Circuit Diagram of Capacitive Voltage Divider

A capacitive voltage divider works both the AC and DC. The formula for AC and DC is almost the same. Both of the circuit diagrams are given below with an explanation.

Capacitive AC Voltage Divider Circuit

A capacitive AC voltage divider circuits picture is given below. The source voltage is 120, and the frequency is 2KHz or 2000Hz. The two capacitors are connected with a series circuit connection. The first (VC1) one is 2uF, and its Capacitance (XC) is 40Ω. The second (VC2) one is 1uF, and its Capacitance (XC) is 80Ω.

The calculation of the output voltage drop both the VC1 and VC2 capacitor is,

Reactance of 2uF capacitor, XC1 = 1/2πfC1 = 1/(2*3.142*2000*2*10-6) = 39Ω

Reactance of 1uF capacitor, XC2= 1/2πfC2 = 1/(2*3.142*2000*1*10-6) = 79Ω

Total capacitive reactance of a circuit is, XC= XC1+ XC2= 39Ω + 79Ω = 118Ω

The current in the circuit is,

I = V/XC = 120V/118Ω = 1.02mA

Now, the voltage drop across each capacitor is,

VC1 = I*XC1 = 1.02mA*39Ω = 39.78V

VC2 = I*XC2 =1.02mA*79Ω = 80.58V

Note: Another calculating formula of CT is (C1*C2) /(C1+C2). And then XCT = 1/2πfCT.

Capacitive DC Voltage Divider Circuit

A capacitive DC voltage divider circuits picture is given below. Here is the source voltage, 15V. The two capacitors are connected with a series circuit connection. The first (VC1) one is 2uF. The second (VC2) one is 1uF. DC voltage divider divides the voltage according to the formula of V=Q/C.

If the circuit’s frequency is 16000Hz or 16kHz, calculate the DC output voltage.

Solve:

Reactance of 2uF capacitor, XC1 = 1/2πfC1 = 1/(2*3.142*16000*2*10-6) = 4.97Ω

Reactance of 1uF capacitor, XC2 = 1/2πfC2 = 1/(2*3.142*16000*1*10-6) = 9.95Ω

Total capacitive reactance of a circuit is, XC= XC1+ XC2= 4.97Ω + 9.95Ω = 14.92Ω

I = V/XC = 15V/14.92Ω = 1.01mA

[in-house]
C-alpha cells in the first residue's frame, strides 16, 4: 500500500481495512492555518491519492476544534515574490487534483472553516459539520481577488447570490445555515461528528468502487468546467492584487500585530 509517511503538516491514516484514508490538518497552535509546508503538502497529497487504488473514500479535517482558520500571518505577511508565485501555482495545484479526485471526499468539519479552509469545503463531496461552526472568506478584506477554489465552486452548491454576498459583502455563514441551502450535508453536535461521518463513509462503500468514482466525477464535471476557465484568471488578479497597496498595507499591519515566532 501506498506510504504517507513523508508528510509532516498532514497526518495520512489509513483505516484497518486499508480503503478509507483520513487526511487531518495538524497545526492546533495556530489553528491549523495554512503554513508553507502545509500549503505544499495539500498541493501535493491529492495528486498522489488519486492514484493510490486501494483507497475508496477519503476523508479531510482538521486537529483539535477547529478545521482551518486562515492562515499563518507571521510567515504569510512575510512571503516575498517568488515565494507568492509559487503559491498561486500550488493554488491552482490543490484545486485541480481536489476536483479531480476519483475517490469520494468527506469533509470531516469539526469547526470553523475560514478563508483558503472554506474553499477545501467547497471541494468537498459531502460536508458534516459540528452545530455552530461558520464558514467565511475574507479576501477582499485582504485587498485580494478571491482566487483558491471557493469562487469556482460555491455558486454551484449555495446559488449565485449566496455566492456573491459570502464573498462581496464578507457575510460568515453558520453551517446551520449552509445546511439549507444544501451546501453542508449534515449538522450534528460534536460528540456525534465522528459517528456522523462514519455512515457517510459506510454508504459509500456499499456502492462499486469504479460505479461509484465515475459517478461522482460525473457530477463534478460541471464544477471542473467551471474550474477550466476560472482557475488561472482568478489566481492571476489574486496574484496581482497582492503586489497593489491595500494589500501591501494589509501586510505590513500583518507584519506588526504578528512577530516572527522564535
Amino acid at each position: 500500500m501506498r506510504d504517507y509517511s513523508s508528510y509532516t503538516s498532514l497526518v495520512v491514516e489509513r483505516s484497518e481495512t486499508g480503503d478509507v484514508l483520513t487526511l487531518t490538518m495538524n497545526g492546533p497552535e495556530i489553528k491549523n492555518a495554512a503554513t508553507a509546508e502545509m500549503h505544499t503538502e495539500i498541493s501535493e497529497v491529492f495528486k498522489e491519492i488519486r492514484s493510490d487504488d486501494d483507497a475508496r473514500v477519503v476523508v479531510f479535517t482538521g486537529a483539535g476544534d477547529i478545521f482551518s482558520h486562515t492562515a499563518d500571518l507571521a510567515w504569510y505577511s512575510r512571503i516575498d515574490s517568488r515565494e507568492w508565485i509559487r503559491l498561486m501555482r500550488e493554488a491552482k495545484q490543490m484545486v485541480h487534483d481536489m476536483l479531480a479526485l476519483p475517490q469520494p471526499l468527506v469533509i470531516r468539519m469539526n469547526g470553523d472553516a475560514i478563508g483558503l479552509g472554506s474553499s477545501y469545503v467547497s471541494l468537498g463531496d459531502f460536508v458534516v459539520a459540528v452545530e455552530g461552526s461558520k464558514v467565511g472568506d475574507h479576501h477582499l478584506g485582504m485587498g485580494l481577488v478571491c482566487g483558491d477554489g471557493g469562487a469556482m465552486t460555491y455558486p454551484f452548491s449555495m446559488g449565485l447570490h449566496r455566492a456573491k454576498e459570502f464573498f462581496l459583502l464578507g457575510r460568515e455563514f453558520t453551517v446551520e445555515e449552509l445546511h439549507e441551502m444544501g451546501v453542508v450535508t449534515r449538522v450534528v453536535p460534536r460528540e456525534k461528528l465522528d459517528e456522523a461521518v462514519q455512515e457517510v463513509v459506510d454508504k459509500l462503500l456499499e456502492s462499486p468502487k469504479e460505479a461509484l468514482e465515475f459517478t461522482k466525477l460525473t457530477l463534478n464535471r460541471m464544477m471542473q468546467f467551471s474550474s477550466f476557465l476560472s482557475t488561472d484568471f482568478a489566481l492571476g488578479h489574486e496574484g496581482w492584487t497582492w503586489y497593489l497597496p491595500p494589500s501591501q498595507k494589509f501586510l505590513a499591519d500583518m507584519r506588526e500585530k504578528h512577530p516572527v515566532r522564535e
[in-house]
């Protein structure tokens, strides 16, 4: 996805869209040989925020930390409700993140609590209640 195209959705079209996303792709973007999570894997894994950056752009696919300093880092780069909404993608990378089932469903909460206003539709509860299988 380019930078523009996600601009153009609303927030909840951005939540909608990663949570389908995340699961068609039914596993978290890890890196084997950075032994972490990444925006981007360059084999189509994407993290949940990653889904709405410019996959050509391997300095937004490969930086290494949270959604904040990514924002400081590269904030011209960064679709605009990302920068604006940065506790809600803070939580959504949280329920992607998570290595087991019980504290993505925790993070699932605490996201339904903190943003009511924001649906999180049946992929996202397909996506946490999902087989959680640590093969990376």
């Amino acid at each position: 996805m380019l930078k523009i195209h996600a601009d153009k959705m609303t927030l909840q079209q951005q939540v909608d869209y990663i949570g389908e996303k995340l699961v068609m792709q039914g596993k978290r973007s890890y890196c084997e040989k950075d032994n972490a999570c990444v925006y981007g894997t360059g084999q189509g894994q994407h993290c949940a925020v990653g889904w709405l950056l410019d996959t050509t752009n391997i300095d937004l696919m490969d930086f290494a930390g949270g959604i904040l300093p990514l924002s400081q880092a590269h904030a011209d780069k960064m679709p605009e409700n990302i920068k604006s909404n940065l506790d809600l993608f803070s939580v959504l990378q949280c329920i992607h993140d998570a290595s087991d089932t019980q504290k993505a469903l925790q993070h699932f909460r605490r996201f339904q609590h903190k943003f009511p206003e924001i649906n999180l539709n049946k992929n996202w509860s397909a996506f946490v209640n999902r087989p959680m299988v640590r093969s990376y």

Now, the voltage drop across each capacitor is,

VC1 = I*XC1 = 1.01mA*5Ω = 5.03V

VC2 = I*XC2 =1.01mA*10Ω = 10.1V

Note: Another calculating formula of CT is (C1*C2) /(C1+C2). And then XCT = 1/2πfCT.

Uses of Capacitive Voltage Divider

Capacitive voltage dividers are used the different purposes. Some of the important uses of it are given below:

  • Voltage divider used to decrease the voltage for measuring high-level voltage.
  • The voltage divider in the microcontroller helps measure the sensor’s resistance.
  • A voltage divider is also used as a logic level shifter circuit to interface different operating voltages.

Advantage and Disadvantage of Capacitive Voltage Divider

Although a voltage divider has many purposes to use. But it has some restrictions. Both of the advantages and disadvantages of it are given below:

Advantages:

  • Almost no loss of heat
  • Moderate cost
  • Works both the AC and DC
  • Cheapest cost to install
  • Frequency-dependent

Disadvantages:

  • It only works on AC lightweight
  • Relatively heavy
  • Overheat decreases the working efficiency
  • Some voltage dividers are more expensive to install and works only with AC

Nowadays, voltage dividers are used for various purposes. Proper use of this device can protect from many kinds of unwanted happening.

Avatar

About the Author: Mehedi Hasan

You May Also Like

Leave a Reply

Your email address will not be published.